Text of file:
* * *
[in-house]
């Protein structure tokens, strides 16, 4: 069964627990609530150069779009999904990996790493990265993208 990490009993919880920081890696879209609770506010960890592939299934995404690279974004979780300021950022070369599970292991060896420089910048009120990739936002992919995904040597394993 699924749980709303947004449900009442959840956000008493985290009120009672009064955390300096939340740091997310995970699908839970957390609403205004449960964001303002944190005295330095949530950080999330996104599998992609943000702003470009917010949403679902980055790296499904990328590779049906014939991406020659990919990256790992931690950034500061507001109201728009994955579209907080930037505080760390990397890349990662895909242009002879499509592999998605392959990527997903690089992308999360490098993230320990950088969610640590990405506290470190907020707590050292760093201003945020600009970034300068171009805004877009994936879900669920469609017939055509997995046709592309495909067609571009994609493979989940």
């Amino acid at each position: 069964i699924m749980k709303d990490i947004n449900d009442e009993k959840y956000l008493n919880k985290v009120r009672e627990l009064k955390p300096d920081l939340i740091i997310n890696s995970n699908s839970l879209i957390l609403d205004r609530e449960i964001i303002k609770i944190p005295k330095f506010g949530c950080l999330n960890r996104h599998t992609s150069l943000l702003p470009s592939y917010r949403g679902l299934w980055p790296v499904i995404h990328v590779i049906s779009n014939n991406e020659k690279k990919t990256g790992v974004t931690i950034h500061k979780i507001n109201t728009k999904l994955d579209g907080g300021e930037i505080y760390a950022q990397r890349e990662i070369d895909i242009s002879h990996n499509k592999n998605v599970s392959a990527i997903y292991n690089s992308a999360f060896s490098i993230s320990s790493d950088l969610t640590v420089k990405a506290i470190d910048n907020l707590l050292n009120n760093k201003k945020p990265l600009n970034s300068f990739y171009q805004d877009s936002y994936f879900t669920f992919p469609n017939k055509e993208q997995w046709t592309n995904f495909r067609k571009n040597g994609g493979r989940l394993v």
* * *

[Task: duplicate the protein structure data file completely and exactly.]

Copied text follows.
[in-house]
């Protein structure tokens, strides 16, 4: 069964627990609530150069779009999904990996790493990265993208 990490009993919880920081890696879209609770506010960890592939299934995404690279974004979780300021950022070369599970292991060896420089910048009120990739936002992919995904040597394993 699924749980709303947004449900009442959840956000008493985290009120009672009064955390300096939340740091997310995970699908839970957390609403205004449960964001303002944190005295330095949530950080999330996104599998992609943000702003470009917010949403679902980055790296499904990328590779049906014939991406020659990919990256790992931690950034500061507001109201728009994955579209907080930037505080760390990397890349990662895909242009002879499509592999998605392959990527997903690089992308999360490098993230320990950088969610640590990405506290470190907020707590050292760093201003945020600009970034300068171009805004877009994936879900669920469609017939055509997995046709592309495909067609571009994609493979989940």
């Amino acid at each position: 069964i699924m749980k709303d990490i947004n449900d009442e009993k959840y956000l008493n919880k985290v009120r009672e627990l009064k955390p300096d920081l939340i740091i997310n890696s995970n699908s839970l879209i957390l609403d205004r609530e449960i964001i303002k609770i944190p005295k330095f506010g949530c950080l999330n960890r996104h599998t992609s150069l943000l702003p470009s592939y917010r949403g679902l299934w980055p790296v499904i995404h990328v590779i049906s779009n014939n991406e020659k690279k990919t990256g790992v974004t931690i950034h500061k979780i507001n109201t728009k999904l994955d579209g907080g300021e930037i505080y760390a950022q990397r890349e990662i070369d895909i242009s002879h990996n499509k592999n998605v599970s392959a990527i997903y292991n690089s992308a999360f060896s490098i993230s320990s790493d950088l969610t640590v420089k990405a506290i470190d910048n907020l707590l050292n009120n760093k201003k945020p990265l600009n970034s300068f990739y171009q805004d877009s936002y994936f879900t669920f992919p469609n017939k055509e993208q997995w046709t592309n995904f495909r067609k571009n040597g994609g493979r989940l394993v």